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American Framing is a reinstallation of the exhibition presented by the U.S. Pavilion at the 17th International Architecture Exhibition of La Biennale di Venezia (2021). This exhibition is the first time that this project, which explores the architecture of wood framing, will be seen in the United States. Since the early 19th century, wood framing has been the most common construction system in the U.S. Currently utilized in more than 90% of new home construction here, it is one of the country’s most important contributions to building practice.
American Framing was made possible by the Bureau of Educational and Cultural Affairs (ECA) of the U.S. Department of State and the University of Illinois Chicago (UIC), and co-curated by architects and professors Paul Preissner and Paul Andersen. Noted Andersen, “This exhibition comes at a time when national cultural practices are struggling with their histories. How do we come to terms with our past choices? What kinds of futures can we create? AMERICAN FRAMING examines the familiar architecture of the country’s most common construction system and argues that a profound and powerful future for design can be conceived out of an ordinary past.” Preissner has also noted that in dedicating the entire exhibition to wood framing, the U.S. presentation “brings attention to an architectural element that has been mostly overlooked by historical and contemporary discourse.”
The presentation features a monumental installation in Wrightwood 659’s four-story atrium—an abstraction of a wood-framed building through which visitors enter the exhibition. The exhibition includes scale models designed by students at the University of Illinois Chicago School of Architecture that trace the history of wood framing from its early development through various social and cultural moments in the 20th century. Structures replicated in these models include a round barn in Illinois from the early 20th century, a Levittown home, Spike’s doghouse, and one of the earliest examples of framing: St. Mary’s Catholic Church, built in 1833 in Chicago. In dialogue with the scale models are two sets of newly commissioned photographs by UIC alumnus Daniel Shea and Chris Strong that explore the culture surrounding wood framing. Interspersed throughout the installation is newly commissioned furniture produced in common lumber, including chairs, rockers, and benches, designed by UIC School of Architecture Clinical Assistant Professor Ania Jaworska, Assistant Professor Thomas Kelley, co-founder of Norman Kelley, and his design partner Carrie Norman.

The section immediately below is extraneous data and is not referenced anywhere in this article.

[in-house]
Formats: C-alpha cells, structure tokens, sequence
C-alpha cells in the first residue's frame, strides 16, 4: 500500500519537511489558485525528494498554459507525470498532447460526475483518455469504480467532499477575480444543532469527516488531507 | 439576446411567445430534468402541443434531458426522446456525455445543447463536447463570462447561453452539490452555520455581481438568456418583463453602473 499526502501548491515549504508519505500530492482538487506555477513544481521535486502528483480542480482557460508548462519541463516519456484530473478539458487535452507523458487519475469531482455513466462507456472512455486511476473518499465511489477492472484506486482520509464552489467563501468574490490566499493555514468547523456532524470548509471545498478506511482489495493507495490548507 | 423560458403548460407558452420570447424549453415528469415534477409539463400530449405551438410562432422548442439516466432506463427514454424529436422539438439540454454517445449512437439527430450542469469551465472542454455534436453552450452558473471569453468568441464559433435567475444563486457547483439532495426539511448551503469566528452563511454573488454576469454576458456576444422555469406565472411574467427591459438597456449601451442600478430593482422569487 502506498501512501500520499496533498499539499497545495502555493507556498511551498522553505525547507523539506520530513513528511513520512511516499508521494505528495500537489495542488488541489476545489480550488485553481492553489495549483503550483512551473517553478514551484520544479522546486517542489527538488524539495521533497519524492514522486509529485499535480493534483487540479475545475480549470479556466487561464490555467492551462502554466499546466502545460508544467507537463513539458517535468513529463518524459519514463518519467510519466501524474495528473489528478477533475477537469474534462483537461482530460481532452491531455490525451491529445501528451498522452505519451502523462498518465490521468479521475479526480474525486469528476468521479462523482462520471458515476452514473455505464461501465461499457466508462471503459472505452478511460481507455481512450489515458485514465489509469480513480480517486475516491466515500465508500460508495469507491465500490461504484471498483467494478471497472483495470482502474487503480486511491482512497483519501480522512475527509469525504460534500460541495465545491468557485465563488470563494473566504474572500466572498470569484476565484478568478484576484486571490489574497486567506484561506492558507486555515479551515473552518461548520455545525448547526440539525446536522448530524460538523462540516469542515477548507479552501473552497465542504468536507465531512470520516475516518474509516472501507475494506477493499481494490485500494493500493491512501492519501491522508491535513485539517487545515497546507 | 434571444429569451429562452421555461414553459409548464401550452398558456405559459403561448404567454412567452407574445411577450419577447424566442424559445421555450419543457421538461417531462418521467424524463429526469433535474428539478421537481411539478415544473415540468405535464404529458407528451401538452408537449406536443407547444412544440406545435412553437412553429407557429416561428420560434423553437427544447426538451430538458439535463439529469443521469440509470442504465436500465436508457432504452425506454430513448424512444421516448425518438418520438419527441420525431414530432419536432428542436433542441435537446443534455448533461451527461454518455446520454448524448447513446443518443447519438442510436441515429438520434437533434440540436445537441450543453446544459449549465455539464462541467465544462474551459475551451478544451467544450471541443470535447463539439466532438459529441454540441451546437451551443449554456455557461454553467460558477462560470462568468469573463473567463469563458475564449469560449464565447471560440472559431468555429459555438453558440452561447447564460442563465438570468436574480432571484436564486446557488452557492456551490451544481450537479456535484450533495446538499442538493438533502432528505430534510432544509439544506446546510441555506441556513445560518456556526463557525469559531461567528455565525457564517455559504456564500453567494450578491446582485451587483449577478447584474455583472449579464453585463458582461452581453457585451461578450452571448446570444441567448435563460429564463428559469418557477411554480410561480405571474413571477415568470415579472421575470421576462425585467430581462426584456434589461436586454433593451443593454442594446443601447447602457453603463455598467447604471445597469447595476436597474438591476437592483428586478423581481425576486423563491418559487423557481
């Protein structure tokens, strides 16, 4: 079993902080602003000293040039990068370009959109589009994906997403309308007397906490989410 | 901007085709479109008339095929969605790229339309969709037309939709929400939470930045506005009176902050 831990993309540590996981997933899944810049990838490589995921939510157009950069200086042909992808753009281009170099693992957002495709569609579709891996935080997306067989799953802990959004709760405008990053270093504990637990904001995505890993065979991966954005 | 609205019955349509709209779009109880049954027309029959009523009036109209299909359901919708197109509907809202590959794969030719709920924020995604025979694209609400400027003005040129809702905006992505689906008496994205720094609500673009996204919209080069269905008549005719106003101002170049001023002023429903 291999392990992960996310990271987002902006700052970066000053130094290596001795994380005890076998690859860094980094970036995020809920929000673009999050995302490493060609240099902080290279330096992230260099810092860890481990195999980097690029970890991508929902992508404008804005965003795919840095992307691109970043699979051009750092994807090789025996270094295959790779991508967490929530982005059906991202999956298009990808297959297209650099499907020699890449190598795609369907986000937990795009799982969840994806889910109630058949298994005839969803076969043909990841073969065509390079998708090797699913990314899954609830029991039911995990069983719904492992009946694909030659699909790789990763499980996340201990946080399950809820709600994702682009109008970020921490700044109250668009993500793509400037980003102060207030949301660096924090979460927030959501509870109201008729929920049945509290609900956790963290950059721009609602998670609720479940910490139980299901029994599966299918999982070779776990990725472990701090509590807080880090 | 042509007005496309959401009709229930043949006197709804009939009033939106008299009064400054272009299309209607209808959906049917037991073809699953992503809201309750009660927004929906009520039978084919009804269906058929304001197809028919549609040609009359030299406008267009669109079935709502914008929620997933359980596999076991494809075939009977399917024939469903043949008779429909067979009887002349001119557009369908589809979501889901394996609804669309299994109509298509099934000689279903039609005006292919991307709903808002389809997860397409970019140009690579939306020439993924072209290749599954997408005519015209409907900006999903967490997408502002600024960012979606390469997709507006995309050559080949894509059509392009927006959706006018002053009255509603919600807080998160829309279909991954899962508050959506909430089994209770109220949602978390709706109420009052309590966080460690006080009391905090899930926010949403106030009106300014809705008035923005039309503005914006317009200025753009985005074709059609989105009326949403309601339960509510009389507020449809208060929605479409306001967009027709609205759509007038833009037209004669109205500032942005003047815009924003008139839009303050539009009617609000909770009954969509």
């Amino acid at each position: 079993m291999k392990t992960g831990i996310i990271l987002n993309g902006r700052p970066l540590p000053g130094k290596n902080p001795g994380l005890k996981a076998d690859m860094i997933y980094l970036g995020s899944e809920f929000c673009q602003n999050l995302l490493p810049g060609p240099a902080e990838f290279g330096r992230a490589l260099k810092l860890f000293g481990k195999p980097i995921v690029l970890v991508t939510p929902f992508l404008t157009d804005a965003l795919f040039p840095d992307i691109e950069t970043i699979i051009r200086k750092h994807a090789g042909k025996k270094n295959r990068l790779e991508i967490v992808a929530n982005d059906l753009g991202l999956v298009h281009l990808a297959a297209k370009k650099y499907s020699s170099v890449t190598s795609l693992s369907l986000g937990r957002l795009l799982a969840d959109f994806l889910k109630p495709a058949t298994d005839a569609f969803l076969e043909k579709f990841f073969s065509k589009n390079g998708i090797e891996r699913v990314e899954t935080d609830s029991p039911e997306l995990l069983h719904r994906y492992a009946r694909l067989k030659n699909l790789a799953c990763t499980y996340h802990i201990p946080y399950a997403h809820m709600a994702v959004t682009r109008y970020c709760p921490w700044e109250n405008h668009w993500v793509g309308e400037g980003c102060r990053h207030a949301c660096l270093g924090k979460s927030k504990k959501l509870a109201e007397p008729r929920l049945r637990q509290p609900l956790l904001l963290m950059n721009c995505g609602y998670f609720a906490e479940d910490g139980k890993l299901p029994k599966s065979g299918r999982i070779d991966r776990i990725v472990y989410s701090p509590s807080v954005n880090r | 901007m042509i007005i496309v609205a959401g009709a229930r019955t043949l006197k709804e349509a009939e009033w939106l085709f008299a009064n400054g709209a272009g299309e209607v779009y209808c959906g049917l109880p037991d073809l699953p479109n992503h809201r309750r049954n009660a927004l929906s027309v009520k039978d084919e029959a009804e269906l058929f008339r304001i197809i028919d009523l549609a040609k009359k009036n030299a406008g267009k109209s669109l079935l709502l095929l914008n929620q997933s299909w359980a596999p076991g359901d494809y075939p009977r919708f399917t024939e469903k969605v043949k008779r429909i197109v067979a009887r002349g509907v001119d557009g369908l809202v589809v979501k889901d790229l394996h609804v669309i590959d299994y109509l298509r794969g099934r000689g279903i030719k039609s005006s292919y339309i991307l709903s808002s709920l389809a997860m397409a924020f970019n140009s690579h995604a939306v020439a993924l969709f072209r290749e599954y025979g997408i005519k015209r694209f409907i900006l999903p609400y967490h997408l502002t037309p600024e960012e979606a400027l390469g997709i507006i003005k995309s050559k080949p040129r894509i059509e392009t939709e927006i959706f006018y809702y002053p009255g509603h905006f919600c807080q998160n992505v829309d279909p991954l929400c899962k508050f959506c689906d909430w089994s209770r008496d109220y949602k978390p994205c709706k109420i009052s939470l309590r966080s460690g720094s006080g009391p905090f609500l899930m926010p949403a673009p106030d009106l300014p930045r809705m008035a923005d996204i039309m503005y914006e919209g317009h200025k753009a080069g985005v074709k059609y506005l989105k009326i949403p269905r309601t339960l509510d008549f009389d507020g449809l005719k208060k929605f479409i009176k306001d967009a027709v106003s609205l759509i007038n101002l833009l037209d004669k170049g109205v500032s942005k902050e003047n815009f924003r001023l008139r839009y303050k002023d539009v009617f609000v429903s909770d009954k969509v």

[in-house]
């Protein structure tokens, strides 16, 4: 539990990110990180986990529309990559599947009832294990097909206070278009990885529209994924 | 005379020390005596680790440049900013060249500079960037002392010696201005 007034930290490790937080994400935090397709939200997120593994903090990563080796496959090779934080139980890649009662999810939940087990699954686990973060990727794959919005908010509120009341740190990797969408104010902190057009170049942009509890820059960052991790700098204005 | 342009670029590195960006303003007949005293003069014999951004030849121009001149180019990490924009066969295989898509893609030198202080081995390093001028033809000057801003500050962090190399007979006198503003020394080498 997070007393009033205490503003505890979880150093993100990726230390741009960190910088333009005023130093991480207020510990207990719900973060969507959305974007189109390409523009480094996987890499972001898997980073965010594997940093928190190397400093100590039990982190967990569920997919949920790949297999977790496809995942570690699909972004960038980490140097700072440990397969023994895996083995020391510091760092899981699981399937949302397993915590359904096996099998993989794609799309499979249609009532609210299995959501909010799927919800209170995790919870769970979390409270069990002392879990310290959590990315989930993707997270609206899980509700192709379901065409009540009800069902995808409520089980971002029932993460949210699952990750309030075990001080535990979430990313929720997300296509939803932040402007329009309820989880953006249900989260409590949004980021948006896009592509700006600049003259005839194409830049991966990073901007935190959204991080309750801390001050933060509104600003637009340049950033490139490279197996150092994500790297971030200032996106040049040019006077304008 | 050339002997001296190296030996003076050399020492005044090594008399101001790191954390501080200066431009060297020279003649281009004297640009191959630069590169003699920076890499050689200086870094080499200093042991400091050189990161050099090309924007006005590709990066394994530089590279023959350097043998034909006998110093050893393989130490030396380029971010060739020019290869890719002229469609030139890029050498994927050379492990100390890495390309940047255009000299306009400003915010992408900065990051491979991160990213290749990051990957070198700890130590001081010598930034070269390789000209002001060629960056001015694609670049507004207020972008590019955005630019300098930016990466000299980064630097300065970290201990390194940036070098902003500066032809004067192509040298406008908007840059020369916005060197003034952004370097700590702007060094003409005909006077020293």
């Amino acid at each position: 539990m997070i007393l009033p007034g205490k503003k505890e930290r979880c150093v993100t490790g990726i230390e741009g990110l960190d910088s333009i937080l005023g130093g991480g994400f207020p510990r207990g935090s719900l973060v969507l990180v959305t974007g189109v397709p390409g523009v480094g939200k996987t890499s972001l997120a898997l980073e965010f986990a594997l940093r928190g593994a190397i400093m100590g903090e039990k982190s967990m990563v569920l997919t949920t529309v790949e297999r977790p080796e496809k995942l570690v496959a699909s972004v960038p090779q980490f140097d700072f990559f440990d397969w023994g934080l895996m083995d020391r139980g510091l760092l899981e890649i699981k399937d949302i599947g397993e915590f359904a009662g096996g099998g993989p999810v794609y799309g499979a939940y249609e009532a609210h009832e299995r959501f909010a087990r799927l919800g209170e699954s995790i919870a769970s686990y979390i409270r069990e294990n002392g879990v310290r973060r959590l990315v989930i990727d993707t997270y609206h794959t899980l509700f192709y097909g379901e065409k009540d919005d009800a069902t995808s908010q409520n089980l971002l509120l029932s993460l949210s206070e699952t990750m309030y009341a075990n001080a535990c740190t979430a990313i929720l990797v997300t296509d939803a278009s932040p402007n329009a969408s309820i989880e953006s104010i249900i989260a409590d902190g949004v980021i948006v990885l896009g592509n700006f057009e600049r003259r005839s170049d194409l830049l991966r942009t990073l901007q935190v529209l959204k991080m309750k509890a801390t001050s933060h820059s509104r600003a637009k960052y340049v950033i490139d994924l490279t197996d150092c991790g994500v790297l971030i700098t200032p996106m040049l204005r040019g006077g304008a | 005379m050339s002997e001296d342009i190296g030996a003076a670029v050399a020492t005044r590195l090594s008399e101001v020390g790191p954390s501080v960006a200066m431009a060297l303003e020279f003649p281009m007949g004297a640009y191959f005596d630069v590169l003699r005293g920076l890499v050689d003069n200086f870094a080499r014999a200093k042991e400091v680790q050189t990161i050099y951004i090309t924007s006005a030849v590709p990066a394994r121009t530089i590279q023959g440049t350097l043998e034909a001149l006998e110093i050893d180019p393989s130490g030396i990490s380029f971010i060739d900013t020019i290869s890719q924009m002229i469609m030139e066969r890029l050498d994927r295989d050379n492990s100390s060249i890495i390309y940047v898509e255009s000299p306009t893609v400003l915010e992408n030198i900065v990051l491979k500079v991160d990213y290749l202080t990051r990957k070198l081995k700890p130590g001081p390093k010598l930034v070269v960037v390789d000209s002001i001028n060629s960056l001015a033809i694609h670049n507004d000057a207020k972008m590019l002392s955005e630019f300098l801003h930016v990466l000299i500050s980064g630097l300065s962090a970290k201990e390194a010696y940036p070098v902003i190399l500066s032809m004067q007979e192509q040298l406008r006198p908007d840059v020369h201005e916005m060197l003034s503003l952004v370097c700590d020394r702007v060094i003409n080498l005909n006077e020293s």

American Framing is presented at Wrightwood 659 by Alphawood Exhibitions in cooperation with the University of Illinois Chicago.